(sigh).

Yesterday, I was poking around on YouTube looking for some video clips to use in my logic class so my students could practice recognizing and paraphrasing arguments. A former student dropped in and mentioned Newsroom as a potential source of some good stuff (hence the link in the first paragraph; he thought I should use this one). While looking through some of those, I came across a couple of George Carlin clips (this was a great interview, I thought). Clips like this (warning–NSFW language–use headphones):

I watched it, laughed (again), and then watched this one on “the illusion of freedom” and this one on education (that first scene is filmed in Chicago!) and then started thinking about Marcuse and the ways his ideas parallel Carlin’s and how that would make an interesting class (something about toleration) and then decided that I need to take a break and get off the computer. So I left and walked to Staples (to get paper–no kidding) and on my way out of the school, I picked up a Reader because I thought I might stop at America’s Dog (I’m working my way through the menu) and opened it up while waiting for the light to change, which is when I saw the piece on poverty and death (linked above), which got me to thinking about all of the other really big stuff on what is happening all around us and all of the insignificant minor crap (100 copies… really?) that takes up so much of our public and individual energy and attention and time and, even while sitting (as it were) on a perch of relative privilege, standing on the corner of Lake and Wabash, I found it pretty hard to fight off complete demoralization. How much harder must it be for our students in the worst of Chicago’s neighborhoods?

If I were a young man growing up in the city of Chicago, I would find it hard to imagine that anyone disagrees with George Carlin. It does not take a huge leap of imagination, then, to figure out why some of our city’s kids don’t exactly live for tomorrow.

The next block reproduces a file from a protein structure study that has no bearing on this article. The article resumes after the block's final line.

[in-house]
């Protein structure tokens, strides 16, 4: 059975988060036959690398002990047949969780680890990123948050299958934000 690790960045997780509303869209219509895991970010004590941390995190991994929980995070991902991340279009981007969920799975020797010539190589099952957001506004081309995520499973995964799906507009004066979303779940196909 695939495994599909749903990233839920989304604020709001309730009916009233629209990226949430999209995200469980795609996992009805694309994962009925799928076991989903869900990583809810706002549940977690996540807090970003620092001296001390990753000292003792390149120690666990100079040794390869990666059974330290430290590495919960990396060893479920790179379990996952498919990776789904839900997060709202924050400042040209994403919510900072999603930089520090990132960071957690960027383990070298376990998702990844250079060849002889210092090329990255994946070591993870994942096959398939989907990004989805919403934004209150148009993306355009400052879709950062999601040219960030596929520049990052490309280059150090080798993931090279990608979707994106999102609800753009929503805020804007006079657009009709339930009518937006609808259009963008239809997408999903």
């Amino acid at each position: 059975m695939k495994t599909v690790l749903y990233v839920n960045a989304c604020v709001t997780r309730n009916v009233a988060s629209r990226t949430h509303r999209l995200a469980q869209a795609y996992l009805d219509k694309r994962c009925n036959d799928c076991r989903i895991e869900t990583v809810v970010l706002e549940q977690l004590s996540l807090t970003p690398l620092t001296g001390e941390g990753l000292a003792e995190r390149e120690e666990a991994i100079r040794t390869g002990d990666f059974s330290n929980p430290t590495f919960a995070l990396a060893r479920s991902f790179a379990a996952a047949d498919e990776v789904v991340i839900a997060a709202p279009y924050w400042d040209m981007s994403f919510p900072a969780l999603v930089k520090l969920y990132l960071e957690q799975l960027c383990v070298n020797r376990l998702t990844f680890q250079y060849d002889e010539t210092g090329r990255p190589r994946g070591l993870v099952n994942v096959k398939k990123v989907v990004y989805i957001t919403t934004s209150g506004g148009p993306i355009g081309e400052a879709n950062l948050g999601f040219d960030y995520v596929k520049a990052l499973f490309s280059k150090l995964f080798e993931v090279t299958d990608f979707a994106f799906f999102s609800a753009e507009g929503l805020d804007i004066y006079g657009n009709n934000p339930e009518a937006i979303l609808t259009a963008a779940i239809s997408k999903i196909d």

This cannot go on. I am embarrassed to be complaining about the number of copies I’m allowed while kids are dying. And, at the same time it all seems of a piece to me. I don’t understand it and can’t make sense of it. Not any of it. Especially not all the blood in our streets. If my math is right, more Americans have died in the streets of Chicago  over the last four years than in eleven years of fighting a war in Afghanistan. Over the same ten year period, 5000 Chicagoans have died violently. Granted, many, many, many more people have died over there than those 2000 Americans, but still–I do not know how to make sense of any of it. Our murder rate is 4x that of New York and triple that of L.A. And nobody is scared in my neighborhood. But they are hopping mad about the police station getting closed down and moved. Apparently there have been a rash of catalytic converter and Honda Fit tire thefts up here. People are hopping mad. One wonders what they would be like if it were their children’s futures being stolen. There are days that I love this city; and there are many when I can barely stand another minute.